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how best to save web pages

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Posted by jimspoon
Jun 2, 2014 at 09:45 PM


Probably very old news to many of you, but I’ve made a nice discovery today for saving webpages from Chrome - it works like this:

(1) install the Readability extension for Chrome.
(2) click on the Readabilty icon to save a displayed webpage.
(3) click the “Read Now” option.  A beautiful, uncluttered rendition of the original page is displayed.
(4) use the “Share” option on the Readability page toolbar, or at the bottom of the article, and select “Print”.
(5) print using the “Save to PDF” printer that comes with Chrome.  Of course saving to Dropbox, Google Drive, etc., makes it accessible from other devices.

Voila - you have a very nice pdf file of the article.  It contains links back to the original webpage, and Save to PDF also includes the save date in a header.  This strikes me as a very useful way of saving web page content for future reference.  Now to figure out how to incorporate these saved files in an info database.

Of course - I could accomplish much the same thing by using the Evernote Web Clipper to send the article to Evernote.  But I’m not a paid member so I’m limited in how much data I can send to Evernote every month for free.

There are of course many other ways to save web page content, either to files or to notes in a database.  And I’ve tried many of them.  For a long time I saved content to MHT files, I used the Scrapbook extension for Firefox, etc.  I found ways to insert a clickable url back to the original article in these MHT files, but they were problematic.  Printing to PDF from Readability solves that problem, and the resulting files are universally accessible, not browser-dependent, etc.

Would very much like to hear about methods that others have employed.

a related issue - one of the things I like to do is to save historic photographs.  I can right-click and click Save Image As ..., but the downloaded image file usually has no descriptive metadata.  (Wish all online jpeg photos had ample descriptive metadata including the url of the page where it resides - I wish browsers would automatically add that url metadata when an image is saved using “Save Image As”).  Often saving the whole web page that contains the image will provide the missing descriptive info.  Then one is faced with the problem of the saving format - “Webpage, complete” produces a mess of files; MHT, MAFF have their own problems of not being universally accessible.  The PDF solution won’t allow you direct access to the image by itself, but including the link to the original page compensates a bit for that.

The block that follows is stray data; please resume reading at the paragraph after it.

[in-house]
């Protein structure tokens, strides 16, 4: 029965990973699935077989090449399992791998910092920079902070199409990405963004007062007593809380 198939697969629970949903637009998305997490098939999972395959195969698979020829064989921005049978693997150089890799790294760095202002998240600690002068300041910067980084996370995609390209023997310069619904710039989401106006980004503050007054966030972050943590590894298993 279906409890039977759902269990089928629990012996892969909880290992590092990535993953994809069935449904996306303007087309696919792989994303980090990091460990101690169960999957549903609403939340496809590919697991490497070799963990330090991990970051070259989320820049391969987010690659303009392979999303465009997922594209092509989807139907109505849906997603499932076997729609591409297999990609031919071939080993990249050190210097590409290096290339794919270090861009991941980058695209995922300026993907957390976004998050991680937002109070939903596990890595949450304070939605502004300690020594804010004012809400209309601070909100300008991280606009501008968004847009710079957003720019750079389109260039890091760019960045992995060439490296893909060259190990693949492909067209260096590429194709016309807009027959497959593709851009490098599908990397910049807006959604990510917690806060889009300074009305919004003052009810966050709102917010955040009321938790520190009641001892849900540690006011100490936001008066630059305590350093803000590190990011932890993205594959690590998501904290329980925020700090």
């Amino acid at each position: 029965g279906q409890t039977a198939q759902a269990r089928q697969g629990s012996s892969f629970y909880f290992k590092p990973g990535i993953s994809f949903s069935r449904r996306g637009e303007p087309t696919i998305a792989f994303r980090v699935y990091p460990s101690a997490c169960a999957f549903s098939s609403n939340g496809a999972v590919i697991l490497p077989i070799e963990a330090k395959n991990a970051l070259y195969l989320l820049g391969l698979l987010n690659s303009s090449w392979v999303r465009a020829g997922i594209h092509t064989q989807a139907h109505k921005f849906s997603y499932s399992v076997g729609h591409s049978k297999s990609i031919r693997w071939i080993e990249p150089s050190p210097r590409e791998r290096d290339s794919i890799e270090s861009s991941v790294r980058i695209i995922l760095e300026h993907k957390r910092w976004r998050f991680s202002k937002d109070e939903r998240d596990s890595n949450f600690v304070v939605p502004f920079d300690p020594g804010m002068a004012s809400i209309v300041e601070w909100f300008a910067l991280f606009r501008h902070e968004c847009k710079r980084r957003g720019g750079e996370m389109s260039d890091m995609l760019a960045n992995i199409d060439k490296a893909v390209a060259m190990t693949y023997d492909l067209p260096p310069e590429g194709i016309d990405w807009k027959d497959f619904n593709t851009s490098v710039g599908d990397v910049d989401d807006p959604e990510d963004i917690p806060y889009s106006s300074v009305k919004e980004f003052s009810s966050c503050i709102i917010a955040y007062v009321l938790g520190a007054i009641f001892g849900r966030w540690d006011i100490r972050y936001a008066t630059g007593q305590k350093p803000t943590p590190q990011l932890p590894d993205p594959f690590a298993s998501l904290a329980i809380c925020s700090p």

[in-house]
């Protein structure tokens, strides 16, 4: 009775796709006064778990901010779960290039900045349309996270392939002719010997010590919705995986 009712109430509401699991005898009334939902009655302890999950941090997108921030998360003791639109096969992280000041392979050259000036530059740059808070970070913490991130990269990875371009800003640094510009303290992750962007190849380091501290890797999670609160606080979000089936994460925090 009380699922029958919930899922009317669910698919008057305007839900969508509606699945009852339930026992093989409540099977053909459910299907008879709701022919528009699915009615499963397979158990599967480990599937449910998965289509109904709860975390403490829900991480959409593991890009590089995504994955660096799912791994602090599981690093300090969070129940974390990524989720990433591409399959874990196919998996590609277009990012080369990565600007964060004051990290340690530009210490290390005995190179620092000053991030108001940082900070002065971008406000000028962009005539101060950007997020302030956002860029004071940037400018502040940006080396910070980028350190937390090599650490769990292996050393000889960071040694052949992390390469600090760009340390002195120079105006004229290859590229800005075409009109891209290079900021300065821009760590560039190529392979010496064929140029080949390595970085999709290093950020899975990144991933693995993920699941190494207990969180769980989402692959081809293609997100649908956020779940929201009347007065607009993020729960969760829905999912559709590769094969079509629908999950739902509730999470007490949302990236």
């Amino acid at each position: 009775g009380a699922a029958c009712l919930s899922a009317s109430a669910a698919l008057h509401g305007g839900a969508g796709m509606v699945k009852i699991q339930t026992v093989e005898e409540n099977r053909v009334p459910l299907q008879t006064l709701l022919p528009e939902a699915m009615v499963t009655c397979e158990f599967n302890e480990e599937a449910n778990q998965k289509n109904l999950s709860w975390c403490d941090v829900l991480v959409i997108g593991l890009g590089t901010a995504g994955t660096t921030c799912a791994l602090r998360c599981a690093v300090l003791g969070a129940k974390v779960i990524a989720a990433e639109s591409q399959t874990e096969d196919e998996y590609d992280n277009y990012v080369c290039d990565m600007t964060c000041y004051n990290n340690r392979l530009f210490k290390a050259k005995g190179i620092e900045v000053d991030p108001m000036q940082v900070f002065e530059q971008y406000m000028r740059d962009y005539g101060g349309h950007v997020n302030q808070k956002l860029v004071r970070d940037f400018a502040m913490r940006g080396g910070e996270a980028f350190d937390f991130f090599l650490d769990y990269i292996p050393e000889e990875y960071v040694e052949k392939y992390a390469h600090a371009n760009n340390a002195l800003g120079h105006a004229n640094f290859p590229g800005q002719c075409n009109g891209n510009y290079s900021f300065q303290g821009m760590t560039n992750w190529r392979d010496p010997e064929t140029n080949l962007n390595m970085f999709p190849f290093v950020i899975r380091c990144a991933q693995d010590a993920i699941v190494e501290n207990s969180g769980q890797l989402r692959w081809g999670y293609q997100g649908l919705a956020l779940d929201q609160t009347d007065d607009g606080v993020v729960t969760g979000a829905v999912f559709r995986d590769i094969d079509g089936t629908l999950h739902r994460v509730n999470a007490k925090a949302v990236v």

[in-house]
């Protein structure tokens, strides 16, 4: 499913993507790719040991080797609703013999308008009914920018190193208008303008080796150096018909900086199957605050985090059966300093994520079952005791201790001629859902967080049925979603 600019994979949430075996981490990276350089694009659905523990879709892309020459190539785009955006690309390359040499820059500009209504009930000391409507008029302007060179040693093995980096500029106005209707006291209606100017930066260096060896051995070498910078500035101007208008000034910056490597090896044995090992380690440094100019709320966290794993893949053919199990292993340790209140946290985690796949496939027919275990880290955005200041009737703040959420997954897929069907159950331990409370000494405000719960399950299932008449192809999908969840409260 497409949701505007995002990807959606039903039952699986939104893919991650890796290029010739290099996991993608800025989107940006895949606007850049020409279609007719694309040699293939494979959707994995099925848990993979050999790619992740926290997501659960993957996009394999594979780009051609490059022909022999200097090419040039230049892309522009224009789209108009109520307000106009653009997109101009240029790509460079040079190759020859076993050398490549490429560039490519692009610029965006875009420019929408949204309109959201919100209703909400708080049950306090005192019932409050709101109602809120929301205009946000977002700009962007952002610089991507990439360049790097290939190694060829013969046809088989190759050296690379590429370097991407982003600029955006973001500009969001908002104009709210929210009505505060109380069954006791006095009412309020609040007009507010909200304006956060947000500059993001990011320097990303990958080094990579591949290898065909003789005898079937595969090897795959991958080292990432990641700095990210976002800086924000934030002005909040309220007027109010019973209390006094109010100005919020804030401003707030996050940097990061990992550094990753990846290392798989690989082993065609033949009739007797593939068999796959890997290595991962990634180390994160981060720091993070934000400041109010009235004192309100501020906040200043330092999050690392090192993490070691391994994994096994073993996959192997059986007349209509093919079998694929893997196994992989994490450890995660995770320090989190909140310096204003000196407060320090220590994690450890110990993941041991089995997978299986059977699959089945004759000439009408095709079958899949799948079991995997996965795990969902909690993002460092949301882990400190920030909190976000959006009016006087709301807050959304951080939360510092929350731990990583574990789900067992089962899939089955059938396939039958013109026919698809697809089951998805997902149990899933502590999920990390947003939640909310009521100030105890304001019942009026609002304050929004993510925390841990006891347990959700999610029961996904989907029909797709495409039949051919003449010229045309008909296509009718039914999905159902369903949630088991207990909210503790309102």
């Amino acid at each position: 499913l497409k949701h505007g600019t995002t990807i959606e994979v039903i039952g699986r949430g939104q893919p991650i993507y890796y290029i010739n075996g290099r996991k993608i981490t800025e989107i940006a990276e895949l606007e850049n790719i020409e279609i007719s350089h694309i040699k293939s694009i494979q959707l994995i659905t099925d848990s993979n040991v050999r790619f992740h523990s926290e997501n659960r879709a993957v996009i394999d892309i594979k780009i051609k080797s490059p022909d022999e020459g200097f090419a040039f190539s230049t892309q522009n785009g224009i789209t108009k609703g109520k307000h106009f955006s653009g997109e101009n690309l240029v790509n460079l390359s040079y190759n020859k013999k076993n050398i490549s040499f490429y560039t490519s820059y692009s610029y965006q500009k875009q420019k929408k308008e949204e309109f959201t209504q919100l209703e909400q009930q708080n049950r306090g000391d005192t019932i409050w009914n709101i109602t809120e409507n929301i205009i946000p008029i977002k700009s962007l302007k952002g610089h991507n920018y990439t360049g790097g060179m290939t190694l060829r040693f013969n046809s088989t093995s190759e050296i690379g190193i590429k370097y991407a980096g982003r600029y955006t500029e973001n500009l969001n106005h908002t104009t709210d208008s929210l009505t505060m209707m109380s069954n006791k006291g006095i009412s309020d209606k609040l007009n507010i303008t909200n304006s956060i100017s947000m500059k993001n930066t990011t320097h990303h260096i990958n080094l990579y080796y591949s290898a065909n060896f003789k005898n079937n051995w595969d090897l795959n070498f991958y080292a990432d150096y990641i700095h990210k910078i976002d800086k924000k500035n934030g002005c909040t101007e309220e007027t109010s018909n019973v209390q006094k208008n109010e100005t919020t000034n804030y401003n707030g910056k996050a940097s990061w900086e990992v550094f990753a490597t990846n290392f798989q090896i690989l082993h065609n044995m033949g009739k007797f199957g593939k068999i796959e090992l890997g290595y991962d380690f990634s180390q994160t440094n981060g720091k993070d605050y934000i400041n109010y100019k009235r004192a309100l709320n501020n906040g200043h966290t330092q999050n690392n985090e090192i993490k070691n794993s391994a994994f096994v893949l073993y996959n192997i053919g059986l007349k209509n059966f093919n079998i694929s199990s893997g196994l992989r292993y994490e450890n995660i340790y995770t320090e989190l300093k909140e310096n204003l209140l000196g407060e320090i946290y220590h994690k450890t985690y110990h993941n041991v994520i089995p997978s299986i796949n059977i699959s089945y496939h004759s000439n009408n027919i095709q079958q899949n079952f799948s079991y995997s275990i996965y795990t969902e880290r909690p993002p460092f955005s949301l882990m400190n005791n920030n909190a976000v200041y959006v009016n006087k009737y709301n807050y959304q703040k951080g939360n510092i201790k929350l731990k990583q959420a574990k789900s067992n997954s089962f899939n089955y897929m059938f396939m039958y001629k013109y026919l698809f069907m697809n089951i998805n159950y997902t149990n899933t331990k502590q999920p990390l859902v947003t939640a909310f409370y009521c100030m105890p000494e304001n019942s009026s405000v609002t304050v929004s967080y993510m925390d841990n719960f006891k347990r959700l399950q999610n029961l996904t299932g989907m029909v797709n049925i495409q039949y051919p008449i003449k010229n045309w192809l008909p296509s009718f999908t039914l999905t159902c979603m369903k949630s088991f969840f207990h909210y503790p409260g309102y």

Posted by Gorski
Jun 3, 2014 at 12:58 AM


My method now is to save to .mht with Chrome, which now supports .mht if you enable it (http://www.tagspaces.org/mhtml-saving-chrome/) Chrome can view .mht files as well now.

The URL of the page is automatically saved in the html at the top if you view the source.

I used to use the SingleFile extension, which is very good and also saves the URL in the source, but saving to mht is faster.

SingleFile: https://chrome.google.com/webstore/detail/singlefile/mpiodijhokgodhhofbcjdecpffjipkle?hl=en


Posted by Gorski
Jun 3, 2014 at 12:59 AM


BTW, if you enable mht with Chrome, you lose the ability to save as Web page complete, which isn’t a loss for me.


Posted by jimspoon
Jun 3, 2014 at 02:40 AM


Hi Mark - it was driving me nuts.  I couldn’t find the URL of the saved MHT file when I clicked on “View Source” in the browser, but when I dragged the same file to an editor, it was right there.  For example I saved this thread from Chrome to an mhtml file, and then opened that file in notepad++.  The URL of the original webpage was near the top, as follows:


Subject: Outliner Software: how best to save web pages
Date: Tue, 2 Jun 2014 21:15:21 -0500
MIME-Version: 1.0
Content-Type: multipart/related;

Content-Type: text/html
Content-Transfer-Encoding: quoted-printable
Content-Location: http://www.outlinersoftware.com/topics/viewt/5402/0/how-best-to-save-web-pages


Posted by jimspoon
Jun 3, 2014 at 03:09 AM


The MHT file created by Chrome does contain the original URL, and you can readily see it when you view the file in a text editor.  But “View Source” in the browser does not display the contents of the MHT file.  Rather, the MHT is a container file, which the browser unpacks; View Source displays the HTML component of that container file - and that HTML component may not have the original URL in it.  I should have figured that out sooner!


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